Joan Milner was the first Baptist full-time worker among Maori. She was based in Lower Waikato—Waiuku and Pukekohe and marae nearby.
Joan Milner, born in 1921 to Christian parents working in the King Country, had no easy start to life. During the Great Depression of the 20’s, her family left their farm and went first to Gisborne, and then on to Napier – where they experienced the Napier earthquake of 1931. Joan remembered her father saying, ‘Our little church has gone!’ A few years later the family moved on to Wellington. It was at a Crusader Camp in Wellington that Joan, now about 14, committed her life to Christ.
After leaving high school where she studied for two years, Joan took on office work and accounting. She became heavily involved in church activities at Island Bay Baptist such as Sunday school, Bible class, Girls’ Life Brigade, home visiting, street evangelism, and public speaking (Christian Alliance of Women and Girls). As a girl, and for decades after, she consistently read scripture using Scripture Union notes.
At Baptist Assembly in 1953 Joan heard a call for workers among Maori. Joan was accepted and began in November 1954. She spent two months learning at the United Maori Mission in Auckland. This laid a solid foundation that helped Joan considerably in understanding kawa in her initial years, particularly in visiting. She also attended and offered consolation at many tangi and poukai.
Sharing the Good News to Women and Children
Joan reached out naturally to children in her visiting. She told of how she started a new work due to children’s responsiveness:
Once Des Jones [the other full time worker] introduced me to a home but the parents were out. When I called next only the children were at home but they were friendly, so, I took courage. I sat on the steps, taught some choruses and told a Bible story.
Next time I called the mother asked if I could start a Sunday School in their home. That was Buckland, three miles from Pukekohe and after a few years the 30 or so children overflowed the room and we transferred to the Pukekohe Maori (now Hill) School. This worked extremely well for it gave an opening into many, many homes. When Sister Dora Whitehead (later Crown) arrived, the work was further expanded. I began activities in Tuakau as well as assisting in Pukekohe.’
One of the stories from early in Joan’s work showed her deep commitment to loving even a single child. At a Sunday School run by two Pukekohe families at Tahuna Pa, near Waiuku, numbers had gone down to one child. People were asking, ‘What do we do now?’ The to–ing and fro-ing added up to 70 miles for that one child. They asked, ‘Do we run the car seventy miles for one child? Is it worth it?’ Joan and the families answered, ‘Yes, one person is precious is God’s sight,’ so they kept going there. When Christmas came, Joan and friends organised a party, inviting everyone in the district. Lots of people came to that Tahuna Pa party. The Maori Christians and Joan were astonished, and even more when people continued to come to services. God’s work grew.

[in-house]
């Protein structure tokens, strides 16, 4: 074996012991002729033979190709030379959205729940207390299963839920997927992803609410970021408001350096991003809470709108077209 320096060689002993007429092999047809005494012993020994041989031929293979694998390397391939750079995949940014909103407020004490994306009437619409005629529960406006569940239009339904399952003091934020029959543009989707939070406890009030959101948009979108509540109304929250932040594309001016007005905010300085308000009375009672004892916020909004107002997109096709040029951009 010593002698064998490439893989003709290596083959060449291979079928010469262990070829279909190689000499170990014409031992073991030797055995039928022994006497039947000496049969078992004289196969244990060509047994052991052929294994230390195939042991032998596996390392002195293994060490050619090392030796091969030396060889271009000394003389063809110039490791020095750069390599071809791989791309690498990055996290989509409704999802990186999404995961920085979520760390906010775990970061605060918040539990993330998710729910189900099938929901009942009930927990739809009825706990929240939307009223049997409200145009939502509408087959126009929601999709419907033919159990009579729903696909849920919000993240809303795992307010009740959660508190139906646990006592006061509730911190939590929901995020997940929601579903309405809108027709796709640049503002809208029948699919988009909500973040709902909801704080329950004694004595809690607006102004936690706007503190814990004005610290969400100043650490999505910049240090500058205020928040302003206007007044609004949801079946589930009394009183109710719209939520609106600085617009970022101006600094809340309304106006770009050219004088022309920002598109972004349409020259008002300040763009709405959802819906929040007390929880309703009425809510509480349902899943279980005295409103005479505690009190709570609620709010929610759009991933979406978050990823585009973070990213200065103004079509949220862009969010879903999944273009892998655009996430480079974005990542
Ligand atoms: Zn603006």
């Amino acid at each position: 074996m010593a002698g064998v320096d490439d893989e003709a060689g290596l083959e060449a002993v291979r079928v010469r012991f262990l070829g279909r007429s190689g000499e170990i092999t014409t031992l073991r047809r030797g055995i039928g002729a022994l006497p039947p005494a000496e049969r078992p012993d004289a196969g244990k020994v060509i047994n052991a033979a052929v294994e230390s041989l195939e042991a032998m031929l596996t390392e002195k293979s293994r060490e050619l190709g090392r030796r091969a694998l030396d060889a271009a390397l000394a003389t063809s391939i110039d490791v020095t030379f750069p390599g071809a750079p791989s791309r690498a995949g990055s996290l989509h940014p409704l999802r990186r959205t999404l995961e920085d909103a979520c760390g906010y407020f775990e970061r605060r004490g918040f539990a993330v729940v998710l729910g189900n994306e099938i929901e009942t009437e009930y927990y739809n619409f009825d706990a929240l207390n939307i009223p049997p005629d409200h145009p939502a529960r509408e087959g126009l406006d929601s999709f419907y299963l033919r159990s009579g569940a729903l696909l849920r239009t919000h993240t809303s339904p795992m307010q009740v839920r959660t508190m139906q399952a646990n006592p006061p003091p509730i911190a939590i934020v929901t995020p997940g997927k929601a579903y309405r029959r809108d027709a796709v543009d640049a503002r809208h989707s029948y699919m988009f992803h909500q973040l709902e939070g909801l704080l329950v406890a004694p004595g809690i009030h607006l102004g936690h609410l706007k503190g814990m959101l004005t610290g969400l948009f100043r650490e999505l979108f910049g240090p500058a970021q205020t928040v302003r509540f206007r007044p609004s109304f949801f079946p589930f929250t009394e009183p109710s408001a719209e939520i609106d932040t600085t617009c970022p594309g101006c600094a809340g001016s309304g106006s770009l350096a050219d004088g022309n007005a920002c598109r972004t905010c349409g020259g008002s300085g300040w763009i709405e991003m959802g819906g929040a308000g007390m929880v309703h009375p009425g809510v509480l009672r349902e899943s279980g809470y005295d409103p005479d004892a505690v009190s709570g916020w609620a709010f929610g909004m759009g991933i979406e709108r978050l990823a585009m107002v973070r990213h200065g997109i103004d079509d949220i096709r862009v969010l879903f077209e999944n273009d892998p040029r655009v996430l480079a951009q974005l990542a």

In the Waiuku area Joan took responsibility for women’s meetings and visiting in Pukekohe and Tuakau. Initially, Joan had a driver’s licence but no car. She learned to ride a bicycle, balanced her flannel-graph board, and pedalled to Sunday School in a small settlement. Baptist work had no churches in some of the rural areas, so Joan became welcome on marae and in homes.
Soon Joan had Maori women leaders alongside her, including Mrs Sherman and Mrs Pukepuke. These two had committed their lives to Christ at a Roland Hart Crusade in 1954, and Joan prepared them for baptism. During that process they had studied the Bible together, and enjoyed it so much, that they decided to carry on. Soon other women wanted to join, and eventually Joan held women’s study groups in three places— Tauranganui Pa, Te Kohanga and Tuakau. The age range was 18 to 60-ish, in a hall or a home, babies and all, starting with a cup of tea and a ‘Sing-along’. Numbers varied from 5 to 10, some were Christians, some seekers. It took up to an hour for Joan to collect people in the van.